Maybe you have heard of a saying “as rich as Caesar”?! The original saying actually is “as rich as Croesus”, - it has been ever since ancient times.
Often nowadays people use Caesar’s name instead of Croesus, possibly because it is much harder to pronounce, and it is less recognizable.
King Croesus was the last king of Lydia (560 – 546 B.C.E).
Greatly due to his conquests and trade practices, Croesus was revered by many of his contemporaries as the wealthiest man on earth. Historically, the legend of the immenseness of his wealth is shadowed only by his merit in issuing the first standard purity gold coin - used in general circulation. The coin itself was a crude mix, so called electrum, which is a naturally occurring pallid yellow alloy of silver and gold. It has been also produced artificially during history. Lydian’s and other ancient people referred to it as “white gold”, as opposed to “refined gold”. In 546 B.C.E Croesus was defeated and captured by Persians, who then adopted gold as the predominant metal in their coins.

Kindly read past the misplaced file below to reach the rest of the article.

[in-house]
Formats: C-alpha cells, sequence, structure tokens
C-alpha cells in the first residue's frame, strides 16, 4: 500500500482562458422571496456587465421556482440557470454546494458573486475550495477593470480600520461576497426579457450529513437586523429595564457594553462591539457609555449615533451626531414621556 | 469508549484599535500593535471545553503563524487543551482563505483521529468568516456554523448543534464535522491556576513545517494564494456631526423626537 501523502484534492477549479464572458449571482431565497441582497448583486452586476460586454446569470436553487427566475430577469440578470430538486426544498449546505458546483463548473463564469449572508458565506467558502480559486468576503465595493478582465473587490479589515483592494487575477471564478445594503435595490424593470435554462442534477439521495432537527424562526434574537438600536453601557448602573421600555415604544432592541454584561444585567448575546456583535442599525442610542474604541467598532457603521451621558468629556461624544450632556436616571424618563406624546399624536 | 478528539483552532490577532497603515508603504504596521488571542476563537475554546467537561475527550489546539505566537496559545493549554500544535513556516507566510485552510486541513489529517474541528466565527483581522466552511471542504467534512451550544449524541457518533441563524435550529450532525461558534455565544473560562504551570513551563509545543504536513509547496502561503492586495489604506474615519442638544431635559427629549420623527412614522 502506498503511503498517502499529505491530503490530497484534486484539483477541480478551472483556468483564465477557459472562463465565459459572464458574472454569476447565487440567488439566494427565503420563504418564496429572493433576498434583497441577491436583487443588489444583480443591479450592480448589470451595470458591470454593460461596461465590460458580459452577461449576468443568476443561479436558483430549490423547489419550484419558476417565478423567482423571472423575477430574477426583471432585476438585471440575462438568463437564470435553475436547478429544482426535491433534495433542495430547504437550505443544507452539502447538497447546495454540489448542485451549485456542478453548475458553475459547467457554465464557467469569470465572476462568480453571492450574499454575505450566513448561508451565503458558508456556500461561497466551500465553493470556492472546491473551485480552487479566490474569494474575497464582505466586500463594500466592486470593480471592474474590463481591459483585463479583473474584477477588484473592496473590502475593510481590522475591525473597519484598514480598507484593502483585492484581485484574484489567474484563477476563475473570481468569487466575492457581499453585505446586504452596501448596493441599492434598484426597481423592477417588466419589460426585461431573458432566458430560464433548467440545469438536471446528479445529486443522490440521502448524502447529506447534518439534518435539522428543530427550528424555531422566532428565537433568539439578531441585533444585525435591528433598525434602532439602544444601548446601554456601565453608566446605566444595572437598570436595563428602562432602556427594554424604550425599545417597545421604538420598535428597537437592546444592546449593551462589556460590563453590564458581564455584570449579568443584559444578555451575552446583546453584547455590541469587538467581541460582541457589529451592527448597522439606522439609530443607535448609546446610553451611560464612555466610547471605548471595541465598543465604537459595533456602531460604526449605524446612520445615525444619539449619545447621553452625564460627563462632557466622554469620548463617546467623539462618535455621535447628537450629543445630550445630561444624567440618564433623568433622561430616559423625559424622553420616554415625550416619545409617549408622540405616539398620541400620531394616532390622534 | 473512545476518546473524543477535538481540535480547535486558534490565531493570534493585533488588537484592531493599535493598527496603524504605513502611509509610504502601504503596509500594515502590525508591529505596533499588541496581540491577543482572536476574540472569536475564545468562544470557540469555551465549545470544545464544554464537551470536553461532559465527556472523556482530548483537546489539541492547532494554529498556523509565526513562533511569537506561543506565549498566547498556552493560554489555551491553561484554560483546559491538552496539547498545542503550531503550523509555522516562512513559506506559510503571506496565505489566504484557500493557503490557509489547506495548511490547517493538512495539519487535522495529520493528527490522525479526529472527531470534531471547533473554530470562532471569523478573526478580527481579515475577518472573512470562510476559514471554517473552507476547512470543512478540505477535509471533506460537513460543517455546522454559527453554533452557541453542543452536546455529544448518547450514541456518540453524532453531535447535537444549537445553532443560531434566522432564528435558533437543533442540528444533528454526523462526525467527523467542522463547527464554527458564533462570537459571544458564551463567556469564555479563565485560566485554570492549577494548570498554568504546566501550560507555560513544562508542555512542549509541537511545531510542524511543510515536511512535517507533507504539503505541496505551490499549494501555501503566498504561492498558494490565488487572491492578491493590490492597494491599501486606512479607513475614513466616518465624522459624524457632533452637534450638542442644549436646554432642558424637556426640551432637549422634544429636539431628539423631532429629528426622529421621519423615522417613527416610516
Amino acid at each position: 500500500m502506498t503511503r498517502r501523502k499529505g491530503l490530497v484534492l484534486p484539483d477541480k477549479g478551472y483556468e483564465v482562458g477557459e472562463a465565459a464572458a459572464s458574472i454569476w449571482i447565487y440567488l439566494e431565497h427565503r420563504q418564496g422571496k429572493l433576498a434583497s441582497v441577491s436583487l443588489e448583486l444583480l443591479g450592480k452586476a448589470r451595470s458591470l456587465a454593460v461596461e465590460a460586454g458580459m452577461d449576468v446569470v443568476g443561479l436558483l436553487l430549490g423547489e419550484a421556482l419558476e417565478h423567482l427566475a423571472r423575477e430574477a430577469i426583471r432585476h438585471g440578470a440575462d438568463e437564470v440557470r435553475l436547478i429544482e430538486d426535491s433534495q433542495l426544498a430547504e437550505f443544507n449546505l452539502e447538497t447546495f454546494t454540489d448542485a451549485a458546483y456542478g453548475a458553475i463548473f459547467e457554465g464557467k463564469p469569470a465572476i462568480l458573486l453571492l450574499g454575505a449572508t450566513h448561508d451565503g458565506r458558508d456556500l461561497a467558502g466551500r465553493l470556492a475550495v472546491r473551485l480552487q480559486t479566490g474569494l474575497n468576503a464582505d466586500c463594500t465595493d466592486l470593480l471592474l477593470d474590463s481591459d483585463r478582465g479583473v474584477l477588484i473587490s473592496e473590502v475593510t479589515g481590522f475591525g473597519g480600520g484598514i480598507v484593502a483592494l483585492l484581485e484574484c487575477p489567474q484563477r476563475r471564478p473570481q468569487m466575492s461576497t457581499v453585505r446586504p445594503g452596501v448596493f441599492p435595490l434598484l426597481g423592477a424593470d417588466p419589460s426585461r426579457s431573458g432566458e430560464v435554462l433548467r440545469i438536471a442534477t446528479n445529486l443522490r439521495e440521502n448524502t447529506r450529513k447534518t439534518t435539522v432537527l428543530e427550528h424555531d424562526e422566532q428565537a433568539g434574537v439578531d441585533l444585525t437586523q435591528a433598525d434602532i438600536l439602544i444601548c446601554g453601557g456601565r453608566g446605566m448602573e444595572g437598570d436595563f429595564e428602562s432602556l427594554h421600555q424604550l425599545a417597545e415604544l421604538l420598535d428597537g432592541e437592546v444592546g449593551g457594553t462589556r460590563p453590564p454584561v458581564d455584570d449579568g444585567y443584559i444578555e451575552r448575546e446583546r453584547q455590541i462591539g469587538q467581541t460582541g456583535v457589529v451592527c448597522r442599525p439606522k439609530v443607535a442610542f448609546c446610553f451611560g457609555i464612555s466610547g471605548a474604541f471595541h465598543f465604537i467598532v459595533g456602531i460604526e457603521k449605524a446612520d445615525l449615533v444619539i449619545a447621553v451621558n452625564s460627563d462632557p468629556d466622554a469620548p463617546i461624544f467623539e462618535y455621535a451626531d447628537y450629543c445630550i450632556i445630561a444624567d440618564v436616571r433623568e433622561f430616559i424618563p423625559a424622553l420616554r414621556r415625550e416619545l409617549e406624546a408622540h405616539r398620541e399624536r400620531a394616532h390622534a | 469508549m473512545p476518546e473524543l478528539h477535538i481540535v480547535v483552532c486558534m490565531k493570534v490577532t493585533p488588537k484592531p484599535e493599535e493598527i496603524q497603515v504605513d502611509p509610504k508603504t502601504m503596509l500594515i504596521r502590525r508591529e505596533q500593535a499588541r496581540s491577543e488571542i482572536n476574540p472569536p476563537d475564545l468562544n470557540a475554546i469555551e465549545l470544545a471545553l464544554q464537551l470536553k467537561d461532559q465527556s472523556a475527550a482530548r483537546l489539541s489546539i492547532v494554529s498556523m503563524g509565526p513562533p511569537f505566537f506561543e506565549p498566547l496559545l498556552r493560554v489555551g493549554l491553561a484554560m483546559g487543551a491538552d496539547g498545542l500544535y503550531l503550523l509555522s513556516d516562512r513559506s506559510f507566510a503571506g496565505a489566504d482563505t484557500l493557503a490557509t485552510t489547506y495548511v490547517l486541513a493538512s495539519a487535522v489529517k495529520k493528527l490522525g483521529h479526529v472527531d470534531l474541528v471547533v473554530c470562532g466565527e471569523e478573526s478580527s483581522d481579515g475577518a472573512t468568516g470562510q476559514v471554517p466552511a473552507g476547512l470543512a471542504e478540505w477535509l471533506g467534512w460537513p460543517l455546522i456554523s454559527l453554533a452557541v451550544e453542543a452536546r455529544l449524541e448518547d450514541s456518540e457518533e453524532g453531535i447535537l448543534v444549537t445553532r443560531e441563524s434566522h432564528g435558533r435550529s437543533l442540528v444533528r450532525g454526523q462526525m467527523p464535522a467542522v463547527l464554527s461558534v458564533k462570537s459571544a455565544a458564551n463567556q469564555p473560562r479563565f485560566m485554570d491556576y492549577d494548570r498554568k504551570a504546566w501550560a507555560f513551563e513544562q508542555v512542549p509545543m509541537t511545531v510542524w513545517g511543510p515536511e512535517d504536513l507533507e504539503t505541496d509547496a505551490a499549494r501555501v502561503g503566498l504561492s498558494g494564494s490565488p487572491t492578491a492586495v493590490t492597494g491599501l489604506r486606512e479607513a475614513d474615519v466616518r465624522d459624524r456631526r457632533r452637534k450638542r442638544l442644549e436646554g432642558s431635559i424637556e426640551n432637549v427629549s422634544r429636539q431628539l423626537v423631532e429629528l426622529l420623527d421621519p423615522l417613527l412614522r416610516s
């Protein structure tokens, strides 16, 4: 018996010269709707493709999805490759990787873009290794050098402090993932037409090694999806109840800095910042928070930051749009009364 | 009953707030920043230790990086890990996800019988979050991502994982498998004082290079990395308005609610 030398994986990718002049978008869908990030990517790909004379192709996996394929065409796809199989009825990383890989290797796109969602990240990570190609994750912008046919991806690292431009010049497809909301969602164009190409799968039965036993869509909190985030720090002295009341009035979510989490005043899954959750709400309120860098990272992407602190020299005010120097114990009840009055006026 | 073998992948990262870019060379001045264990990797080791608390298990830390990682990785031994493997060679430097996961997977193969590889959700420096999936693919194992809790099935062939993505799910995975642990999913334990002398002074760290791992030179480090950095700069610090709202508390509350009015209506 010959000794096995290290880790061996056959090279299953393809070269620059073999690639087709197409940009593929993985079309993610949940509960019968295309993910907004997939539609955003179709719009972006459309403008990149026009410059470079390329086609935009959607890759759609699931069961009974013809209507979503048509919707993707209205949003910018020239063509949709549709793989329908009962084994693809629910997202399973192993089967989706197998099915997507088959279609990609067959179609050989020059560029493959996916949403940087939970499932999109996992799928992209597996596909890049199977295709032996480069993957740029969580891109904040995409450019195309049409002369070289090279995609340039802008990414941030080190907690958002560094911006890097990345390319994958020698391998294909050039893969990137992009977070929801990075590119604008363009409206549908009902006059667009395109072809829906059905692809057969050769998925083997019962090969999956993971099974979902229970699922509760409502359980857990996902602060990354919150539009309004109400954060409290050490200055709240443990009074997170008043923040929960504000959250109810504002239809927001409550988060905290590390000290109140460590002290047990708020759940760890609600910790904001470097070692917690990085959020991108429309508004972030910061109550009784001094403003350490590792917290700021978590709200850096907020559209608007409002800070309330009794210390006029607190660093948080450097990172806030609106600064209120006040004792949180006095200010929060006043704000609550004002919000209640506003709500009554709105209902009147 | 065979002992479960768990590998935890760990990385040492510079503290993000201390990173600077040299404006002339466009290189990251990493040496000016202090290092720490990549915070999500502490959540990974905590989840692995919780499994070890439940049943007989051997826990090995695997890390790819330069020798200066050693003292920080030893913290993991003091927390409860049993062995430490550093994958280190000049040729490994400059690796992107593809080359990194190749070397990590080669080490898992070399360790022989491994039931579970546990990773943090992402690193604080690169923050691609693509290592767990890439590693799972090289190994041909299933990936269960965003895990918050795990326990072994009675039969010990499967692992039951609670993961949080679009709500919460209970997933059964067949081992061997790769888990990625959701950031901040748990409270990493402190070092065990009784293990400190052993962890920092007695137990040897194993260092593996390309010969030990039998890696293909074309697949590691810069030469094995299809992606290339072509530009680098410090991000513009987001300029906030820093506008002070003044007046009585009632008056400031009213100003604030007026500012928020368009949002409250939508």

|Croesus gold coin|
Although Croesus had subjugated the Ionian city-states, he was friendly to the Greeks, making salient and grand offerings to their oracles.
Herodotus, (ancient Hellenic historian), is in large responsible for the legendary stories involving this Lydian king. According to one, the Athenian Solon once advised Croesus that no man could be deemed happy, despite his riches, until he finished his life happily. Later, after Croesus had already been defeated by Persian ruler Cyrus the II, and sentenced to be burned alive, he allegedly cried out Solon’s name three times from the burning pyre. Cyrus, moved by king’s explanation, sympathetically spared his captive’s life, just to become his friend and ally later on. The myth, however, is chronologically impossible, and it is only one of the legends relating to this very real Midas.
|Croesus on Pyre|